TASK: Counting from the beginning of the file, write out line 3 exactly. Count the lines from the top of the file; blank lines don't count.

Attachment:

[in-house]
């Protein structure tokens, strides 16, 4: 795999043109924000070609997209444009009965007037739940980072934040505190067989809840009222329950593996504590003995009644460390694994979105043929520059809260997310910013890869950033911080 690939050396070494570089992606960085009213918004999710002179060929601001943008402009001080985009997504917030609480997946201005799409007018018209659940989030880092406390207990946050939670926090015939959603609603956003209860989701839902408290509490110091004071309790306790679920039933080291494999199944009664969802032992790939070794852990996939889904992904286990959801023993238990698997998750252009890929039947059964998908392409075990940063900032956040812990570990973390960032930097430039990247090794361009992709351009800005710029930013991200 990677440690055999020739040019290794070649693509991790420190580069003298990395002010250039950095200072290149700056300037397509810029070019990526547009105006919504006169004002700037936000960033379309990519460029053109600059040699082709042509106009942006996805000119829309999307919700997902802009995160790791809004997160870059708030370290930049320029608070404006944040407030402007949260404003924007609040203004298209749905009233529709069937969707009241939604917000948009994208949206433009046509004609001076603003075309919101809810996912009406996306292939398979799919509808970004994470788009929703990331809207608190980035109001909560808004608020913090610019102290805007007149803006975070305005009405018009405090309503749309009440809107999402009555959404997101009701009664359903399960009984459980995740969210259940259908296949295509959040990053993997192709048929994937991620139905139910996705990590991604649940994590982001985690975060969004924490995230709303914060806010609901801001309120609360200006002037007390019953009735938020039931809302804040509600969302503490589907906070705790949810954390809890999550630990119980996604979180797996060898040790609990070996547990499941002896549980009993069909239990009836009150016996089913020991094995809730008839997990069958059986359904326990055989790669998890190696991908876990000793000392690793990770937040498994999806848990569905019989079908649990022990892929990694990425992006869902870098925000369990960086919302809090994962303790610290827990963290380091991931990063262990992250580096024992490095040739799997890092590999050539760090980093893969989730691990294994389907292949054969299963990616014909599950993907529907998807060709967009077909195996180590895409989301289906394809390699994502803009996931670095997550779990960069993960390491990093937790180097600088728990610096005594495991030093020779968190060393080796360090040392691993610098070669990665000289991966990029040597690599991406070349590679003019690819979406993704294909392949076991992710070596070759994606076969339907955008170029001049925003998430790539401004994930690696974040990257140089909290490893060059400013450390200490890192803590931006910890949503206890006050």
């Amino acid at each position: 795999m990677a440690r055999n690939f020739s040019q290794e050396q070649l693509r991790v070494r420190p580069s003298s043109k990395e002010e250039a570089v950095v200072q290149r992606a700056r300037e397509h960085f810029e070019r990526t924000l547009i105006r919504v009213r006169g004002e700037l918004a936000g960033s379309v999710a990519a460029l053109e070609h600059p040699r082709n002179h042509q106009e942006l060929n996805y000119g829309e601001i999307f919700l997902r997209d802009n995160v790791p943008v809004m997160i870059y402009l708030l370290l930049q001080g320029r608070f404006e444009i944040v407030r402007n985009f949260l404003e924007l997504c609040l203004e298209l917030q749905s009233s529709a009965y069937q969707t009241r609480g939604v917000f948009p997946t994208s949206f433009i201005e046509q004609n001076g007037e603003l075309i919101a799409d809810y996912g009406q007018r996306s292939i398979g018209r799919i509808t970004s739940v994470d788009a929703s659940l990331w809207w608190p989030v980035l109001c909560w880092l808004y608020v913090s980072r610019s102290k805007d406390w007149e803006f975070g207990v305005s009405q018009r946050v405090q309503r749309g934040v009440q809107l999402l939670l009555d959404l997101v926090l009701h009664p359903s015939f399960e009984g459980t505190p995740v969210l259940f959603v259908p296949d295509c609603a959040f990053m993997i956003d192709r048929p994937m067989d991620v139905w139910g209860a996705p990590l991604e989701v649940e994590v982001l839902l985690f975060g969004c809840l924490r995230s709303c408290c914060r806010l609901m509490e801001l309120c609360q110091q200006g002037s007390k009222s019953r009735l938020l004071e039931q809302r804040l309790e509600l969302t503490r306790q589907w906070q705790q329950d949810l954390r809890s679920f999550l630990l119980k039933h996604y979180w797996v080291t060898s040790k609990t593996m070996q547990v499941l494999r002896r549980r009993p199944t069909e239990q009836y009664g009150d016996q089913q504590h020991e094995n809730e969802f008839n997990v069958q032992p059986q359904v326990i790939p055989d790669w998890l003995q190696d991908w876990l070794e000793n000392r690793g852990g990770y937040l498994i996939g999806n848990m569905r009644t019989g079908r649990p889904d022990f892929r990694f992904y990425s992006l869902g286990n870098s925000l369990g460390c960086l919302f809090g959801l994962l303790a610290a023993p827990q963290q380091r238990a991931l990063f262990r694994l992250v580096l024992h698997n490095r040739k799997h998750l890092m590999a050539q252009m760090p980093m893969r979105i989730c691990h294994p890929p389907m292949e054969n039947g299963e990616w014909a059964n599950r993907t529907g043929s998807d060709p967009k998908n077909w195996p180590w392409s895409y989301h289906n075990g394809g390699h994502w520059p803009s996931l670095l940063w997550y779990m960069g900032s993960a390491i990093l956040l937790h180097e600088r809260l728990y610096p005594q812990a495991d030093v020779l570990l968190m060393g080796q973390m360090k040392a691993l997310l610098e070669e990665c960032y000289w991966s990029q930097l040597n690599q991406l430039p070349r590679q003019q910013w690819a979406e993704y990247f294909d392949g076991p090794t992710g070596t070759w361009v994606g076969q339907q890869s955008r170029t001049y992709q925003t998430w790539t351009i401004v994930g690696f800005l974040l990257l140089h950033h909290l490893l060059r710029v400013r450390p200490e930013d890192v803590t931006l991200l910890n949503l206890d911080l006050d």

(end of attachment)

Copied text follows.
């Amino acid at each position: 795999m990677a440690r055999n690939f020739s040019q290794e050396q070649l693509r991790v070494r420190p580069s003298s043109k990395e002010e250039a570089v950095v200072q290149r992606a700056r300037e397509h960085f810029e070019r990526t924000l547009i105006r919504v009213r006169g004002e700037l918004a936000g960033s379309v999710a990519a460029l053109e070609h600059p040699r082709n002179h042509q106009e942006l060929n996805y000119g829309e601001i999307f919700l997902r997209d802009n995160v790791p943008v809004m997160i870059y402009l708030l370290l930049q001080g320029r608070f404006e444009i944040v407030r402007n985009f949260l404003e924007l997504c609040l203004e298209l917030q749905s009233s529709a009965y069937q969707t009241r609480g939604v917000f948009p997946t994208s949206f433009i201005e046509q004609n001076g007037e603003l075309i919101a799409d809810y996912g009406q007018r996306s292939i398979g018209r799919i509808t970004s739940v994470d788009a929703s659940l990331w809207w608190p989030v980035l109001c909560w880092l808004y608020v913090s980072r610019s102290k805007d406390w007149e803006f975070g207990v305005s009405q018009r946050v405090q309503r749309g934040v009440q809107l999402l939670l009555d959404l997101v926090l009701h009664p359903s015939f399960e009984g459980t505190p995740v969210l259940f959603v259908p296949d295509c609603a959040f990053m993997i956003d192709r048929p994937m067989d991620v139905w139910g209860a996705p990590l991604e989701v649940e994590v982001l839902l985690f975060g969004c809840l924490r995230s709303c408290c914060r806010l609901m509490e801001l309120c609360q110091q200006g002037s007390k009222s019953r009735l938020l004071e039931q809302r804040l309790e509600l969302t503490r306790q589907w906070q705790q329950d949810l954390r809890s679920f999550l630990l119980k039933h996604y979180w797996v080291t060898s040790k609990t593996m070996q547990v499941l494999r002896r549980r009993p199944t069909e239990q009836y009664g009150d016996q089913q504590h020991e094995n809730e969802f008839n997990v069958q032992p059986q359904v326990i790939p055989d790669w998890l003995q190696d991908w876990l070794e000793n000392r690793g852990g990770y937040l498994i996939g999806n848990m569905r009644t019989g079908r649990p889904d022990f892929r990694f992904y990425s992006l869902g286990n870098s925000l369990g460390c960086l919302f809090g959801l994962l303790a610290a023993p827990q963290q380091r238990a991931l990063f262990r694994l992250v580096l024992h698997n490095r040739k799997h998750l890092m590999a050539q252009m760090p980093m893969r979105i989730c691990h294994p890929p389907m292949e054969n039947g299963e990616w014909a059964n599950r993907t529907g043929s998807d060709p967009k998908n077909w195996p180590w392409s895409y989301h289906n075990g394809g390699h994502w520059p803009s996931l670095l940063w997550y779990m960069g900032s993960a390491i990093l956040l937790h180097e600088r809260l728990y610096p005594q812990a495991d030093v020779l570990l968190m060393g080796q973390m360090k040392a691993l997310l610098e070669e990665c960032y000289w991966s990029q930097l040597n690599q991406l430039p070349r590679q003019q910013w690819a979406e993704y990247f294909d392949g076991p090794t992710g070596t070759w361009v994606g076969q339907q890869s955008r170029t001049y992709q925003t998430w790539t351009i401004v994930g690696f800005l974040l990257l140089h950033h909290l490893l060059r710029v400013r450390p200490e930013d890192v803590t931006l991200l910890n949503l206890d911080l006050d």